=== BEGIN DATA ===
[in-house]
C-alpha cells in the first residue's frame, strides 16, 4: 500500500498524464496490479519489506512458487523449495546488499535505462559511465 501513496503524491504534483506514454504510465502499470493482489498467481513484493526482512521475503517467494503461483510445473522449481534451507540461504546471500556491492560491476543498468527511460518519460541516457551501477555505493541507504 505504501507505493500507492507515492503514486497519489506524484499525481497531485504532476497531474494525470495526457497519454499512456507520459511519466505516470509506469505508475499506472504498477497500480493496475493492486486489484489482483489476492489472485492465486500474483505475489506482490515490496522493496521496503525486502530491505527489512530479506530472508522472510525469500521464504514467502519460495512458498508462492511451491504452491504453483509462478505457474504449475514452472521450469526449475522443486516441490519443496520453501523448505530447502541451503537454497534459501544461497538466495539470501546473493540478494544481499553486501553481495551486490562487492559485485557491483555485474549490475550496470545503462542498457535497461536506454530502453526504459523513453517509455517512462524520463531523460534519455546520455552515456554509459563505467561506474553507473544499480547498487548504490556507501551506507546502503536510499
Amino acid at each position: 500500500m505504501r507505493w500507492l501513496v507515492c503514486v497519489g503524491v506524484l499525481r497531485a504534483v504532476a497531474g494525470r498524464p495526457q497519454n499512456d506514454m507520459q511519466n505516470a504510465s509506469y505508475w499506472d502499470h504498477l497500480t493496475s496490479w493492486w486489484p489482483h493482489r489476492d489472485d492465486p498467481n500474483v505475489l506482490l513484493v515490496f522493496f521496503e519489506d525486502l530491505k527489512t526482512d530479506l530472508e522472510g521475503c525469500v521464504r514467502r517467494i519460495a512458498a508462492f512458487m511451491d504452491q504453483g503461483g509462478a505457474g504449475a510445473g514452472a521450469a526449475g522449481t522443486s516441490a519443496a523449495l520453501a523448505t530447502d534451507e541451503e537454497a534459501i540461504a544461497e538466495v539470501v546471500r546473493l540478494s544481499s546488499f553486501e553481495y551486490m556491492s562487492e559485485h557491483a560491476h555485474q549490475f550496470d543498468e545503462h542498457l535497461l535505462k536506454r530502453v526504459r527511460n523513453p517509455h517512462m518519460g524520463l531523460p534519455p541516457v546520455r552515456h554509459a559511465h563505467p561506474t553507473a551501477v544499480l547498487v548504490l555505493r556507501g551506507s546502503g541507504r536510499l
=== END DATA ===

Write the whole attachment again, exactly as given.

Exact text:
[in-house]
C-alpha cells in the first residue's frame, strides 16, 4: 500500500498524464496490479519489506512458487523449495546488499535505462559511465 501513496503524491504534483506514454504510465502499470493482489498467481513484493526482512521475503517467494503461483510445473522449481534451507540461504546471500556491492560491476543498468527511460518519460541516457551501477555505493541507504 505504501507505493500507492507515492503514486497519489506524484499525481497531485504532476497531474494525470495526457497519454499512456507520459511519466505516470509506469505508475499506472504498477497500480493496475493492486486489484489482483489476492489472485492465486500474483505475489506482490515490496522493496521496503525486502530491505527489512530479506530472508522472510525469500521464504514467502519460495512458498508462492511451491504452491504453483509462478505457474504449475514452472521450469526449475522443486516441490519443496520453501523448505530447502541451503537454497534459501544461497538466495539470501546473493540478494544481499553486501553481495551486490562487492559485485557491483555485474549490475550496470545503462542498457535497461536506454530502453526504459523513453517509455517512462524520463531523460534519455546520455552515456554509459563505467561506474553507473544499480547498487548504490556507501551506507546502503536510499
Amino acid at each position: 500500500m505504501r507505493w500507492l501513496v507515492c503514486v497519489g503524491v506524484l499525481r497531485a504534483v504532476a497531474g494525470r498524464p495526457q497519454n499512456d506514454m507520459q511519466n505516470a504510465s509506469y505508475w499506472d502499470h504498477l497500480t493496475s496490479w493492486w486489484p489482483h493482489r489476492d489472485d492465486p498467481n500474483v505475489l506482490l513484493v515490496f522493496f521496503e519489506d525486502l530491505k527489512t526482512d530479506l530472508e522472510g521475503c525469500v521464504r514467502r517467494i519460495a512458498a508462492f512458487m511451491d504452491q504453483g503461483g509462478a505457474g504449475a510445473g514452472a521450469a526449475g522449481t522443486s516441490a519443496a523449495l520453501a523448505t530447502d534451507e541451503e537454497a534459501i540461504a544461497e538466495v539470501v546471500r546473493l540478494s544481499s546488499f553486501e553481495y551486490m556491492s562487492e559485485h557491483a560491476h555485474q549490475f550496470d543498468e545503462h542498457l535497461l535505462k536506454r530502453v526504459r527511460n523513453p517509455h517512462m518519460g524520463l531523460p534519455p541516457v546520455r552515456h554509459a559511465h563505467p561506474t553507473a551501477v544499480l547498487v548504490l555505493r556507501g551506507s546502503g541507504r536510499l